The National Multiple Sclerosis Society has a financial planning handout on their website which is supposed to help the Multiple Sclerosis patient manage their money appropriately. A problem seen in this financial planning handout is that some of the Multiple Sclerosis patients do not have any form of income or help from the government. The question to ask would be, “How about the minorities, who can not afford the expenses that Multiple Sclerosis entails? ” There is not an answer for the question and unfortunately there are Multiple Sclerosis patients that are struggling to get treatments or medications because of the lack of resources.

Everyone wants to find the cure for Multiple Sclerosis. According to Richert (2006), a significant part of this effort must be aimed at stopping the clinical attacks that result in worsening Multiple Sclerosis symptoms as well as preventing all of the silent damage that is detected only on MRI scans. New treatments, now under development, aim at blocking the functions of the T-cell receptor and the CD28 molecule in order to dampen attacks on the nervous system (Richert, 2006). This is why researchers call the T-cell receptor and the CD28 molecule “therapeutic targets.

” Treatments are now being given in which an estriol pill is taken by the female Multiple Sclerosis patient in the hope of decreasing the symptoms and pain. One surprising fact about Multiple Sclerosis is that it goes into remission during pregnancy. The degenerative disease occurs when the immune system attacks nerve cells. It is stated that estriol hormones released during pregnancy turn down the mother’s immune system to protect the fetus from rejection (Carey, 2007). The National Multiple Sclerosis Society has developed new criteria in which the diagnosing of patients with Multiple Sclerosis is more consistent and swift.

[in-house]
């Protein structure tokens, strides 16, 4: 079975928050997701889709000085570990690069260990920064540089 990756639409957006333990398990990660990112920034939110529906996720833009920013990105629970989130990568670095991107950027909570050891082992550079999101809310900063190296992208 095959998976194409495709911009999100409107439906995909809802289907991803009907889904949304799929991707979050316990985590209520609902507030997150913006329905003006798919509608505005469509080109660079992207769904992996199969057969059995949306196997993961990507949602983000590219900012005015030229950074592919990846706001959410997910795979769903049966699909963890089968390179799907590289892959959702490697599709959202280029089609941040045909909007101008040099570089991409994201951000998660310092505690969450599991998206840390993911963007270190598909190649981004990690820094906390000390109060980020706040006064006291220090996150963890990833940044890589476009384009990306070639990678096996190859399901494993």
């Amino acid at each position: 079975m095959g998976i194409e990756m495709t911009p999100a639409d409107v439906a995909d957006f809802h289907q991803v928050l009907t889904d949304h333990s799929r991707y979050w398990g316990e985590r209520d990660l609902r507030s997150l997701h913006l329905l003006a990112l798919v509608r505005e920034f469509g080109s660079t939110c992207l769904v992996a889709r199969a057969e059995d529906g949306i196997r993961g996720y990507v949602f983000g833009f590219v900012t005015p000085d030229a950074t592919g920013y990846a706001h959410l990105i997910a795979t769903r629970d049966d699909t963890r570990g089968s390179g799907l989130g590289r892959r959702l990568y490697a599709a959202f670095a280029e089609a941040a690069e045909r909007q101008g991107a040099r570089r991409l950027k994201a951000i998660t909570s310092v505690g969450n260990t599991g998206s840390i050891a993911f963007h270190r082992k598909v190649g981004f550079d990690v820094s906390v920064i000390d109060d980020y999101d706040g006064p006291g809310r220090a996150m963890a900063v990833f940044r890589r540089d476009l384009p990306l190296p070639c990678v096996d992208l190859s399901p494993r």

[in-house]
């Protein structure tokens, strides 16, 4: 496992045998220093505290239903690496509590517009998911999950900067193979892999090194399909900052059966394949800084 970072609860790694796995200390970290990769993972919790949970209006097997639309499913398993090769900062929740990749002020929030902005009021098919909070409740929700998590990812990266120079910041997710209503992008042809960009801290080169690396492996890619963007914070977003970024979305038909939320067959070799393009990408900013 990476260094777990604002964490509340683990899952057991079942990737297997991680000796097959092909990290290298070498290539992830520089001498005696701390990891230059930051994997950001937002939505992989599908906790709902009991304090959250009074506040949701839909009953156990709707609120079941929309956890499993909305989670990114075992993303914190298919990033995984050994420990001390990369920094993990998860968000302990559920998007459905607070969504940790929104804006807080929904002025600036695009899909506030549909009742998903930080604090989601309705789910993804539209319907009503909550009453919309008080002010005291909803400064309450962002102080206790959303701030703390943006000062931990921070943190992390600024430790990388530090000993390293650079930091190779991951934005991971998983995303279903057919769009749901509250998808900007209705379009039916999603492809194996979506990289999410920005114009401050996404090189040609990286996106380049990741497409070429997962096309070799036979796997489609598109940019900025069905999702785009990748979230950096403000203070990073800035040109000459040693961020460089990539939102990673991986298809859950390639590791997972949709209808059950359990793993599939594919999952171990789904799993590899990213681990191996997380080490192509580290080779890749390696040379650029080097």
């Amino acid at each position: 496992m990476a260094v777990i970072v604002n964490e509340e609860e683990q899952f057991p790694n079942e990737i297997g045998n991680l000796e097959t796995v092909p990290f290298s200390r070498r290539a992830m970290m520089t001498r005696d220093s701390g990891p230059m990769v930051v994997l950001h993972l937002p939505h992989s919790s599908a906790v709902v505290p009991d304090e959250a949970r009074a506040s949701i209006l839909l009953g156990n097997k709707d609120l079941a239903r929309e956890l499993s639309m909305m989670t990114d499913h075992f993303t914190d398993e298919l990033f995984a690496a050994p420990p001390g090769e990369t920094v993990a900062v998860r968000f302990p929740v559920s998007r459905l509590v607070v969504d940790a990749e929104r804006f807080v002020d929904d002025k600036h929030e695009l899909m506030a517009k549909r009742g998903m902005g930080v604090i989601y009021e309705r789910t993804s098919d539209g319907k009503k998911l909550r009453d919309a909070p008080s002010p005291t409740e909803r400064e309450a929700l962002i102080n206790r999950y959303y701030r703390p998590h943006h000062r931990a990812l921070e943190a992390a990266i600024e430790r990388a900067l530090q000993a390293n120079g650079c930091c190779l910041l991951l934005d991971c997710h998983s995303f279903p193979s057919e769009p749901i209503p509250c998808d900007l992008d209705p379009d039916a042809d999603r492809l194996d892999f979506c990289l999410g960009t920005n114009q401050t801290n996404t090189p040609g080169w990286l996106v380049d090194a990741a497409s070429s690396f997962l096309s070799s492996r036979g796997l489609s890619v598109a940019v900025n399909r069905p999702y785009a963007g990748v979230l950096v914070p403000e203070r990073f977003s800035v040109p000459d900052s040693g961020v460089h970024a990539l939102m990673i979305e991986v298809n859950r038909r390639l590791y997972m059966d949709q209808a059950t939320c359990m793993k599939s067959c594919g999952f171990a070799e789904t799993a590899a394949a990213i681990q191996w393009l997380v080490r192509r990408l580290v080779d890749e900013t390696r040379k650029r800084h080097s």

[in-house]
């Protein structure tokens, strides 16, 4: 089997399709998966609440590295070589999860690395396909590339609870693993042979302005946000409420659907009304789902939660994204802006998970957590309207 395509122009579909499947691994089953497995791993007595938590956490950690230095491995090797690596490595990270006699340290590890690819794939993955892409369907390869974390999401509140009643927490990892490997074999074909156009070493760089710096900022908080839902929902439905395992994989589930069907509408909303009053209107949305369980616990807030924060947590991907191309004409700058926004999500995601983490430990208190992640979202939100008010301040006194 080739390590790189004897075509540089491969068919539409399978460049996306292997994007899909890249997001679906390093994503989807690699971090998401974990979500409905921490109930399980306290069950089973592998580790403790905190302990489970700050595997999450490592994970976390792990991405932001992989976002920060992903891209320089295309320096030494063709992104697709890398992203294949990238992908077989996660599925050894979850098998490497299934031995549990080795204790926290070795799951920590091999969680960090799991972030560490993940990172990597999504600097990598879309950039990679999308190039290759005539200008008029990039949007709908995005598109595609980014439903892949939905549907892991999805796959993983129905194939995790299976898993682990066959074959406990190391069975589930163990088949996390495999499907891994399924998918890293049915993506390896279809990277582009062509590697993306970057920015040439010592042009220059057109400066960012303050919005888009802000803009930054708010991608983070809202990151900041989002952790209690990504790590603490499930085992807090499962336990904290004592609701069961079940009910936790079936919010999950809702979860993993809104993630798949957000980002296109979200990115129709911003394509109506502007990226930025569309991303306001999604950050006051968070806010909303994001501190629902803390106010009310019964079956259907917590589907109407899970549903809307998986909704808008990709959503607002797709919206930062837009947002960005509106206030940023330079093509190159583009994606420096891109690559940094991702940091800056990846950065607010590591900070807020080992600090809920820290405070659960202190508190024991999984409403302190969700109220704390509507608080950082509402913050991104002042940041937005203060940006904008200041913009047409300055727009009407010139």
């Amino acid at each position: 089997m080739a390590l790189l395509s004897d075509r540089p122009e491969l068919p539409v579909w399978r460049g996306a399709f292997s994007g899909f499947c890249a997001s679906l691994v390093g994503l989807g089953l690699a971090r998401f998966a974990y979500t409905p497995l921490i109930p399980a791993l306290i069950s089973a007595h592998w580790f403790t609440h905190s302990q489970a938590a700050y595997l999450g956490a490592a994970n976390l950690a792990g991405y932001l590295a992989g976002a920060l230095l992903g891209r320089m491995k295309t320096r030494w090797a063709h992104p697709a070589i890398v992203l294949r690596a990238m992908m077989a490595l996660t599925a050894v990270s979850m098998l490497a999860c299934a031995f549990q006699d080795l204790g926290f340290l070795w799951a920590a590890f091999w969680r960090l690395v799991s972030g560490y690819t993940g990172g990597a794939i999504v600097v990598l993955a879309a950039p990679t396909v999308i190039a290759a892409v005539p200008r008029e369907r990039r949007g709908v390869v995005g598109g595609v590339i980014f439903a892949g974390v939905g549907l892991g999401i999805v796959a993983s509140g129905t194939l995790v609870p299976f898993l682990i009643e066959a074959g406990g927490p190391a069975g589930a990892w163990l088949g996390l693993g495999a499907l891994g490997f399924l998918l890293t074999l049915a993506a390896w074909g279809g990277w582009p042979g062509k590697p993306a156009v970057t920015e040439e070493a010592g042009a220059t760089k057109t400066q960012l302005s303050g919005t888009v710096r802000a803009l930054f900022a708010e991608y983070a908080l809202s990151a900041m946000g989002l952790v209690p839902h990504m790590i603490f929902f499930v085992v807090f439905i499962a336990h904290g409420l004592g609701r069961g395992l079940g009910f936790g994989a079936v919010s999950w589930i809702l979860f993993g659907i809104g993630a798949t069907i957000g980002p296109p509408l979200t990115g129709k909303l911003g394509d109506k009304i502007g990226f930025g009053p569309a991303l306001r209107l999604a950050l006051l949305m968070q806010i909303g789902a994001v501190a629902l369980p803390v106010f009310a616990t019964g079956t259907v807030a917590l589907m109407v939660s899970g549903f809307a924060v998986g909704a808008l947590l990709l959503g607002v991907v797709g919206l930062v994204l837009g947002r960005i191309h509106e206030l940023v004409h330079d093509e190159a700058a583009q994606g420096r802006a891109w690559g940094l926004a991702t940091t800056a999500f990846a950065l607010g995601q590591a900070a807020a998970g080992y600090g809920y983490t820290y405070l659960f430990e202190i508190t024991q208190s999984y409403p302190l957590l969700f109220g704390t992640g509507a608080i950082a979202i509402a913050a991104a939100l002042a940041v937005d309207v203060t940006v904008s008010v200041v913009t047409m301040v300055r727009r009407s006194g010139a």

The Society raises funds and awareness of Multiple Sclerosis problems in order to push research forward; it also serves as a catalyst for research around the world, stimulating collaboration among the best and most adventurous Multiple Sclerosis researchers anywhere (“What the Society”, 2007). The National Multiple Sclerosis Society (NMSS) has helped revolutionize Multiple Sclerosis treatment by funding early laboratory work and clinical studies on the disease-modifier. The Society has also funded the research to improve the assessment and treatment of fatigue, depression, and cognitive symptoms.

This year alone, $45 million dollars will be going towards several hundred research projects in the effort of finding new ways to improve the lives of the people faced with this disease. The NMSS has recognized that gender and ethnic disparities in Multiple Sclerosis must be taken into account in research and clinical settings (“What the Society”, 2007). They are also exploring the economic impact that Multiple Sclerosis has on the individuals and their family. A high proportion of people with Multiple Sclerosis are employed when they are first diagnosed.

According to Milano (2005), the Sonya Slifka Study is attempting to investigate the conditions that can jeopardize the ability of people with Multiple Sclerosis to work. The search for genes involves scanning for patterns in the human genome and processing mind-numbing numbers of potential combinations (King, 2007). But the genetics of Multiple Sclerosis is likely to provide a key to accurate prognosis and a sound rationale for selecting treatments for an individual. King (2007) also explains that genetics will also identify biological molecules active in Multiple Sclerosis that will be attractive targets for new therapies.

And finally, knowing which genes do what will help define and describe the disease itself (King, 2007). Multiple Sclerosis has had some improvement over the years but the search for a cure is still yet to be found. The search will continue and thanks to the help of many donations to research, new treatments and therapies are being discovered to improve the lives of many of the Multiple Sclerosis patients. Everyone hopes that in the next 20 years a cure will be found and Multiple Sclerosis will be a thing of the past. References Carey, J. (2007, April 16). HOW A FEMALE HORMONE IMPEDES MS.

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(2005, August). Inside MS, Retrieved October 14, 2007, from MasterFILE Premier database. Richert, J. (2006, October). Why we need many therapeutic targets. Inside MS, 24(5), 53- 55. Retrieved October 14, 2007, from MasterFILE Premier database. What the Society Has Contributed to Progress Against MS. (2007, June). Inside MS, Retrieved October 14, 2007, from MasterFILE Premier database. Williamson, D. , Henry, J. , Schiffer, R. , & Wagner, L. (2007, June). Prevalence of Multiple Sclerosis in 19 Texas Counties, 1998-2000. Journal of Environmental Health, 69(10), 41-45. Retrieved October 14, 2007, from MasterFILE Premier database.